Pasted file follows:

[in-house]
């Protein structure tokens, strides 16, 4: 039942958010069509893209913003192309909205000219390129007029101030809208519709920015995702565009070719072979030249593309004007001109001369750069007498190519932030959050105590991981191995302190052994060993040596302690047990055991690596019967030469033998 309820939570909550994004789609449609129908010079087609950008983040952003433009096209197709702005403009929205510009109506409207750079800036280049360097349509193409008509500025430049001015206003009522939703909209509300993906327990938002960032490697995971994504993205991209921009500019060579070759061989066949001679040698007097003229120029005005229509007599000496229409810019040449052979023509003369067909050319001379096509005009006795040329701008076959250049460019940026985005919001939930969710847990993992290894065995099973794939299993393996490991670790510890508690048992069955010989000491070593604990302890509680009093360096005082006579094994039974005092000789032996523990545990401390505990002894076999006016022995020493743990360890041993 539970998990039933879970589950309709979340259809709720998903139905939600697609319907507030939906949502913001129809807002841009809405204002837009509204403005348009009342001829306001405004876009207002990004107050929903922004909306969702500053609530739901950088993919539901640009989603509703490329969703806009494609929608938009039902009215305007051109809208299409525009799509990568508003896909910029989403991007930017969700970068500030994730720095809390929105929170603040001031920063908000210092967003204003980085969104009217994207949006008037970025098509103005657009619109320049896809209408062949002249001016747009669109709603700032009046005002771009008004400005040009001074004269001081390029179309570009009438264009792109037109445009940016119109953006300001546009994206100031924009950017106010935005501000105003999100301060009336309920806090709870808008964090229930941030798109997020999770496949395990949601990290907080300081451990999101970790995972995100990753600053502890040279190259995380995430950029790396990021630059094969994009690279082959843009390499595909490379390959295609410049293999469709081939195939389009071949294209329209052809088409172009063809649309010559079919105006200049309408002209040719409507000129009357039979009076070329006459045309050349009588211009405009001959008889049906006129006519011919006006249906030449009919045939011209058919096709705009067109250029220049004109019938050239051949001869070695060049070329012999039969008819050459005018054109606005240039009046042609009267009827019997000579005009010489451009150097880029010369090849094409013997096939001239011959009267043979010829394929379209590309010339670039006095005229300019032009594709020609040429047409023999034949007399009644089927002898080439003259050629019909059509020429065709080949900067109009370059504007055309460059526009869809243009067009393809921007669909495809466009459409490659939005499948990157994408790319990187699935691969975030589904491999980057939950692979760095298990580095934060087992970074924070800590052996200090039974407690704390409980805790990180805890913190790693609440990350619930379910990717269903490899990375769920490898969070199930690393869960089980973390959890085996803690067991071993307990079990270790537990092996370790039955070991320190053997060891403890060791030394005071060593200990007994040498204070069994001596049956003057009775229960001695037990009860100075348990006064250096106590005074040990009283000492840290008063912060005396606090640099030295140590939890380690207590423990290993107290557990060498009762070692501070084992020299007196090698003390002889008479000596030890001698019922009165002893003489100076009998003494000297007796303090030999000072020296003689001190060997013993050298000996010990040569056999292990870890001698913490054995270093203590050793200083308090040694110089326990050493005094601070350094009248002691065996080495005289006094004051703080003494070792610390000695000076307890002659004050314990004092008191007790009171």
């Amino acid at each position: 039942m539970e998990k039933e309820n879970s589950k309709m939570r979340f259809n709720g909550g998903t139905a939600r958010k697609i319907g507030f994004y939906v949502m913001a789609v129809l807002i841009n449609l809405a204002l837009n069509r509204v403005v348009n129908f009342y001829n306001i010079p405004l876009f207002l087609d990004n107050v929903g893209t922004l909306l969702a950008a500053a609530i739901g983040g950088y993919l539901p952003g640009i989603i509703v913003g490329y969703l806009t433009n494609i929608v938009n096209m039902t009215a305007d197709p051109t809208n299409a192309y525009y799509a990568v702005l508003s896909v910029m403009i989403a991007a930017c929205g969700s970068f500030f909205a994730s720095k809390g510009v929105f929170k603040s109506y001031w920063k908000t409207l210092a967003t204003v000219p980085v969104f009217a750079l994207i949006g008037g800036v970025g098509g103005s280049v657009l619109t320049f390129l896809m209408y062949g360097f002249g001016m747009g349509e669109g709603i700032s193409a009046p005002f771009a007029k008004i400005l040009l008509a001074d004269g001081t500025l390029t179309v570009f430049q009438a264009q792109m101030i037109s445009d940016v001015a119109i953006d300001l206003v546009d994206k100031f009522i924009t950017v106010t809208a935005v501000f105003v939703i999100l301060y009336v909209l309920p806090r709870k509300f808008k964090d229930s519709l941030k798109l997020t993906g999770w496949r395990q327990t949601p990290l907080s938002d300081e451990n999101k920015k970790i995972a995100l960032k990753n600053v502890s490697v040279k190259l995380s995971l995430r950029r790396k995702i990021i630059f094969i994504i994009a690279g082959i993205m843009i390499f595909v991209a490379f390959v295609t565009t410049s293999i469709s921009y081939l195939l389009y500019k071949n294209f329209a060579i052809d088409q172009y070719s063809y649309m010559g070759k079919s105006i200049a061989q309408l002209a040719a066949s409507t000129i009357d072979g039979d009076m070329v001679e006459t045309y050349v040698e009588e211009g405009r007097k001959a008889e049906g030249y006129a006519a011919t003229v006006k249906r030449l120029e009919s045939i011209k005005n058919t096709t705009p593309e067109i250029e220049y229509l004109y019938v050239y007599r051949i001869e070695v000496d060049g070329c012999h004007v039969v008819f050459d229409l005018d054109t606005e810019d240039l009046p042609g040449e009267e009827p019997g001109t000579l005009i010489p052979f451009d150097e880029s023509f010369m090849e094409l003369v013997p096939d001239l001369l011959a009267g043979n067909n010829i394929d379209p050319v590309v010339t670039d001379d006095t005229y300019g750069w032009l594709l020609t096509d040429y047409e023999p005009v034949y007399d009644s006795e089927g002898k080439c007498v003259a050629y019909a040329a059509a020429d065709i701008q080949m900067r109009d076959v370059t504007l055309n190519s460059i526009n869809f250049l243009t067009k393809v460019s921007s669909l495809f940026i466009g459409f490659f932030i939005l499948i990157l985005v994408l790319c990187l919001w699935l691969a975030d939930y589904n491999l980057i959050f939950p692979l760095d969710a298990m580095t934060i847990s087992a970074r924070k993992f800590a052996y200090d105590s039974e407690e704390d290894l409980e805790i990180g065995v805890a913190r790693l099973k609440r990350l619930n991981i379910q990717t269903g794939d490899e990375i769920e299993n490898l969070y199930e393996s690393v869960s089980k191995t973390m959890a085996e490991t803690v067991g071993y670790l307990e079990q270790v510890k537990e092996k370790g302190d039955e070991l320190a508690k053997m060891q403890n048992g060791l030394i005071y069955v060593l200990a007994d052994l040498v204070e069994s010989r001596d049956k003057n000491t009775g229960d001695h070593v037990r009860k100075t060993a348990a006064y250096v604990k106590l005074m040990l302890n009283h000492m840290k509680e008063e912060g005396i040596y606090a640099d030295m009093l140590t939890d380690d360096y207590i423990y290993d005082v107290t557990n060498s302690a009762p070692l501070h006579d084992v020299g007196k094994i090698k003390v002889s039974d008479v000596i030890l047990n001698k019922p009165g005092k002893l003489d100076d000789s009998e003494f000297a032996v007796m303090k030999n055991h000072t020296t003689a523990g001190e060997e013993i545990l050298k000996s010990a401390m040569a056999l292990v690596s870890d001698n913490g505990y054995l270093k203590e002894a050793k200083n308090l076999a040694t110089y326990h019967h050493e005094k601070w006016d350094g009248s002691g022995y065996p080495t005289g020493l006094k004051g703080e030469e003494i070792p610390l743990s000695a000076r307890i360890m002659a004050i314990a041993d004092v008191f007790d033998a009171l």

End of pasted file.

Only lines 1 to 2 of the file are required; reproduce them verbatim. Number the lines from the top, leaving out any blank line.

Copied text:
[in-house]
């Protein structure tokens, strides 16, 4: 039942958010069509893209913003192309909205000219390129007029101030809208519709920015995702565009070719072979030249593309004007001109001369750069007498190519932030959050105590991981191995302190052994060993040596302690047990055991690596019967030469033998 309820939570909550994004789609449609129908010079087609950008983040952003433009096209197709702005403009929205510009109506409207750079800036280049360097349509193409008509500025430049001015206003009522939703909209509300993906327990938002960032490697995971994504993205991209921009500019060579070759061989066949001679040698007097003229120029005005229509007599000496229409810019040449052979023509003369067909050319001379096509005009006795040329701008076959250049460019940026985005919001939930969710847990993992290894065995099973794939299993393996490991670790510890508690048992069955010989000491070593604990302890509680009093360096005082006579094994039974005092000789032996523990545990401390505990002894076999006016022995020493743990360890041993 539970998990039933879970589950309709979340259809709720998903139905939600697609319907507030939906949502913001129809807002841009809405204002837009509204403005348009009342001829306001405004876009207002990004107050929903922004909306969702500053609530739901950088993919539901640009989603509703490329969703806009494609929608938009039902009215305007051109809208299409525009799509990568508003896909910029989403991007930017969700970068500030994730720095809390929105929170603040001031920063908000210092967003204003980085969104009217994207949006008037970025098509103005657009619109320049896809209408062949002249001016747009669109709603700032009046005002771009008004400005040009001074004269001081390029179309570009009438264009792109037109445009940016119109953006300001546009994206100031924009950017106010935005501000105003999100301060009336309920806090709870808008964090229930941030798109997020999770496949395990949601990290907080300081451990999101970790995972995100990753600053502890040279190259995380995430950029790396990021630059094969994009690279082959843009390499595909490379390959295609410049293999469709081939195939389009071949294209329209052809088409172009063809649309010559079919105006200049309408002209040719409507000129009357039979009076070329006459045309050349009588211009405009001959008889049906006129006519011919006006249906030449009919045939011209058919096709705009067109250029220049004109019938050239051949001869070695060049070329012999039969008819050459005018054109606005240039009046042609009267009827019997000579005009010489451009150097880029010369090849094409013997096939001239011959009267043979010829394929379209590309010339670039006095005229300019032009594709020609040429047409023999034949007399009644089927002898080439003259050629019909059509020429065709080949900067109009370059504007055309460059526009869809243009067009393809921007669909495809466009459409490659939005499948990157994408790319990187699935691969975030589904491999980057939950692979760095298990580095934060087992970074924070800590052996200090039974407690704390409980805790990180805890913190790693609440990350619930379910990717269903490899990375769920490898969070199930690393869960089980973390959890085996803690067991071993307990079990270790537990092996370790039955070991320190053997060891403890060791030394005071060593200990007994040498204070069994001596049956003057009775229960001695037990009860100075348990006064250096106590005074040990009283000492840290008063912060005396606090640099030295140590939890380690207590423990290993107290557990060498009762070692501070084992020299007196090698003390002889008479000596030890001698019922009165002893003489100076009998003494000297007796303090030999000072020296003689001190060997013993050298000996010990040569056999292990870890001698913490054995270093203590050793200083308090040694110089326990050493005094601070350094009248002691065996080495005289006094004051703080003494070792610390000695000076307890002659004050314990004092008191007790009171």